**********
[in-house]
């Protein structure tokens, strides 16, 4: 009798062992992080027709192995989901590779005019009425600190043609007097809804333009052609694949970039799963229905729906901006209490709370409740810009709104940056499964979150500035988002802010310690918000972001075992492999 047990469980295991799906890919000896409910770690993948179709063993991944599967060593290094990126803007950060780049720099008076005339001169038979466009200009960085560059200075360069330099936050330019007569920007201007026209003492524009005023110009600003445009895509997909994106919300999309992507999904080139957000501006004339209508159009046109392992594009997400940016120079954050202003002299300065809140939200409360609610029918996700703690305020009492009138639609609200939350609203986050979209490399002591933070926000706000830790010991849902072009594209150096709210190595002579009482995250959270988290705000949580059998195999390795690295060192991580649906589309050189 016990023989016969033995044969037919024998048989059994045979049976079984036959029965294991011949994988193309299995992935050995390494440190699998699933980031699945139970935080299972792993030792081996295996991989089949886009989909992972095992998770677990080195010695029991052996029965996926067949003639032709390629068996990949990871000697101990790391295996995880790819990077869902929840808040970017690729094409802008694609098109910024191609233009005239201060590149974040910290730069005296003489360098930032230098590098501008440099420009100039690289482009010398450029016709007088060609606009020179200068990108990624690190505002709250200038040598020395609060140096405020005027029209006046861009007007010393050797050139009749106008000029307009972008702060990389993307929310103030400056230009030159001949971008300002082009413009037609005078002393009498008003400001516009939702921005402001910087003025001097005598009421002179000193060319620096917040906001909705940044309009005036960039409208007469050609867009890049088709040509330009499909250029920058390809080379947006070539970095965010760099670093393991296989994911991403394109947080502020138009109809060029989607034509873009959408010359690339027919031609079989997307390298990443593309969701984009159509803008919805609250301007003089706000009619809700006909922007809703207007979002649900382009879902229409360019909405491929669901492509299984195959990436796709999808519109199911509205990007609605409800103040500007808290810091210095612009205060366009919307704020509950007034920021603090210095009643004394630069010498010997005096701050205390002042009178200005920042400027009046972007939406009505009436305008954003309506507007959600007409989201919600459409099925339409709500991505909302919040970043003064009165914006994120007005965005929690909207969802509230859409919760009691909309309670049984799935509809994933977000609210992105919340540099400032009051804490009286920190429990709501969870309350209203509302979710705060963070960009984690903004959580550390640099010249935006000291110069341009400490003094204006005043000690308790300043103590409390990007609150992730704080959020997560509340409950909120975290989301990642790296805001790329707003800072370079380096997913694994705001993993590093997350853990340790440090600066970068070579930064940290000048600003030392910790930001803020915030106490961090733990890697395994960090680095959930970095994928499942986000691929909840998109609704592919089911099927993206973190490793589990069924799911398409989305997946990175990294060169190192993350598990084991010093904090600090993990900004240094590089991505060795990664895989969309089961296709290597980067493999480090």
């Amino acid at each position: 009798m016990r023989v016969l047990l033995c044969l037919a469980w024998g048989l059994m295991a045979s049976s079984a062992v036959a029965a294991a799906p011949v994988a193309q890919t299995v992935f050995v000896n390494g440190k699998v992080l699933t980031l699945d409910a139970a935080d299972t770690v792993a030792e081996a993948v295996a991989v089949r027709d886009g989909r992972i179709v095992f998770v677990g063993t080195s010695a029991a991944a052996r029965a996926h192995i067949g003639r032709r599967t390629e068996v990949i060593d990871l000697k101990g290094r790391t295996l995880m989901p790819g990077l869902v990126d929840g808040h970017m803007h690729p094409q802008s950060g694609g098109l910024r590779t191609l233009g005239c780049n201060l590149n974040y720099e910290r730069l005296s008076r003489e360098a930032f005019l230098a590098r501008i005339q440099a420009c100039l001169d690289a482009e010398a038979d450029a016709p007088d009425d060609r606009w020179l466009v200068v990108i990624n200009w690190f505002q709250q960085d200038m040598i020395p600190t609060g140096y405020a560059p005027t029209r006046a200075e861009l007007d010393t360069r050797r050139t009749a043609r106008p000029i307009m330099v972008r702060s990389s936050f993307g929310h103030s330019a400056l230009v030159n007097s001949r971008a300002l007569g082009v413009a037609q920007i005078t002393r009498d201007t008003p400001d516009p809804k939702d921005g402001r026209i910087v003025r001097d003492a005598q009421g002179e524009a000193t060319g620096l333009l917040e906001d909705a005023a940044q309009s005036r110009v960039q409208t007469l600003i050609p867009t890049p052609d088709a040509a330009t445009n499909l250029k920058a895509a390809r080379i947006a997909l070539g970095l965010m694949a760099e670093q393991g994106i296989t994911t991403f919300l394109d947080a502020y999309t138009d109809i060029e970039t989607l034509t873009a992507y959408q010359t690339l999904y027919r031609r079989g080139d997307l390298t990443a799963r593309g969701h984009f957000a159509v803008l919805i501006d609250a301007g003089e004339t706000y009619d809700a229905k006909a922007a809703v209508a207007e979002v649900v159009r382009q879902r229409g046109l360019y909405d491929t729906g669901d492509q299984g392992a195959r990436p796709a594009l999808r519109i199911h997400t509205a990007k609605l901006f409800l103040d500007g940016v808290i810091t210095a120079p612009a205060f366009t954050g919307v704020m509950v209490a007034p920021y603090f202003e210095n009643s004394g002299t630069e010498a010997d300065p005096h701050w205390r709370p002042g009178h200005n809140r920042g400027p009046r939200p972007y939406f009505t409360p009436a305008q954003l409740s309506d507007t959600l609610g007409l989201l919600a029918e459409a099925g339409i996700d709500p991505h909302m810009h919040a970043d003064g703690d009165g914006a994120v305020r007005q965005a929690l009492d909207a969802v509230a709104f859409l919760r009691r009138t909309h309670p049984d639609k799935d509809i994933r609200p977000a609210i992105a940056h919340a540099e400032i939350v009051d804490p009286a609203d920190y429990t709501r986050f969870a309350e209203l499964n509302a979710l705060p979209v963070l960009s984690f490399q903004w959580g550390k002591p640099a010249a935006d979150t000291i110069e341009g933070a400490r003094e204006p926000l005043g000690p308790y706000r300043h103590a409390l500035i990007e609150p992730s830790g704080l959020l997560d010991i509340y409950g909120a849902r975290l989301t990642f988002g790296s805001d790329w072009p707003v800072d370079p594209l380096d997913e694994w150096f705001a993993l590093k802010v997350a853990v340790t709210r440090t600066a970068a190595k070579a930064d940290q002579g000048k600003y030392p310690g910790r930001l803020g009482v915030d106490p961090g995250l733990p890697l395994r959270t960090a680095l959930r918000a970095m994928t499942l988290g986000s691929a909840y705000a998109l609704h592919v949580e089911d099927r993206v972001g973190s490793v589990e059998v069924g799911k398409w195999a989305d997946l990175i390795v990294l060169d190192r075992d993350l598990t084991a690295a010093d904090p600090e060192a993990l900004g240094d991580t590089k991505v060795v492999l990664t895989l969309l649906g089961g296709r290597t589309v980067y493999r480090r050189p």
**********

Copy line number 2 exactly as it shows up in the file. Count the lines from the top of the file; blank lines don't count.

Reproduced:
């Protein structure tokens, strides 16, 4: 009798062992992080027709192995989901590779005019009425600190043609007097809804333009052609694949970039799963229905729906901006209490709370409740810009709104940056499964979150500035988002802010310690918000972001075992492999 047990469980295991799906890919000896409910770690993948179709063993991944599967060593290094990126803007950060780049720099008076005339001169038979466009200009960085560059200075360069330099936050330019007569920007201007026209003492524009005023110009600003445009895509997909994106919300999309992507999904080139957000501006004339209508159009046109392992594009997400940016120079954050202003002299300065809140939200409360609610029918996700703690305020009492009138639609609200939350609203986050979209490399002591933070926000706000830790010991849902072009594209150096709210190595002579009482995250959270988290705000949580059998195999390795690295060192991580649906589309050189 016990023989016969033995044969037919024998048989059994045979049976079984036959029965294991011949994988193309299995992935050995390494440190699998699933980031699945139970935080299972792993030792081996295996991989089949886009989909992972095992998770677990080195010695029991052996029965996926067949003639032709390629068996990949990871000697101990790391295996995880790819990077869902929840808040970017690729094409802008694609098109910024191609233009005239201060590149974040910290730069005296003489360098930032230098590098501008440099420009100039690289482009010398450029016709007088060609606009020179200068990108990624690190505002709250200038040598020395609060140096405020005027029209006046861009007007010393050797050139009749106008000029307009972008702060990389993307929310103030400056230009030159001949971008300002082009413009037609005078002393009498008003400001516009939702921005402001910087003025001097005598009421002179000193060319620096917040906001909705940044309009005036960039409208007469050609867009890049088709040509330009499909250029920058390809080379947006070539970095965010760099670093393991296989994911991403394109947080502020138009109809060029989607034509873009959408010359690339027919031609079989997307390298990443593309969701984009159509803008919805609250301007003089706000009619809700006909922007809703207007979002649900382009879902229409360019909405491929669901492509299984195959990436796709999808519109199911509205990007609605409800103040500007808290810091210095612009205060366009919307704020509950007034920021603090210095009643004394630069010498010997005096701050205390002042009178200005920042400027009046972007939406009505009436305008954003309506507007959600007409989201919600459409099925339409709500991505909302919040970043003064009165914006994120007005965005929690909207969802509230859409919760009691909309309670049984799935509809994933977000609210992105919340540099400032009051804490009286920190429990709501969870309350209203509302979710705060963070960009984690903004959580550390640099010249935006000291110069341009400490003094204006005043000690308790300043103590409390990007609150992730704080959020997560509340409950909120975290989301990642790296805001790329707003800072370079380096997913694994705001993993590093997350853990340790440090600066970068070579930064940290000048600003030392910790930001803020915030106490961090733990890697395994960090680095959930970095994928499942986000691929909840998109609704592919089911099927993206973190490793589990069924799911398409989305997946990175990294060169190192993350598990084991010093904090600090993990900004240094590089991505060795990664895989969309089961296709290597980067493999480090």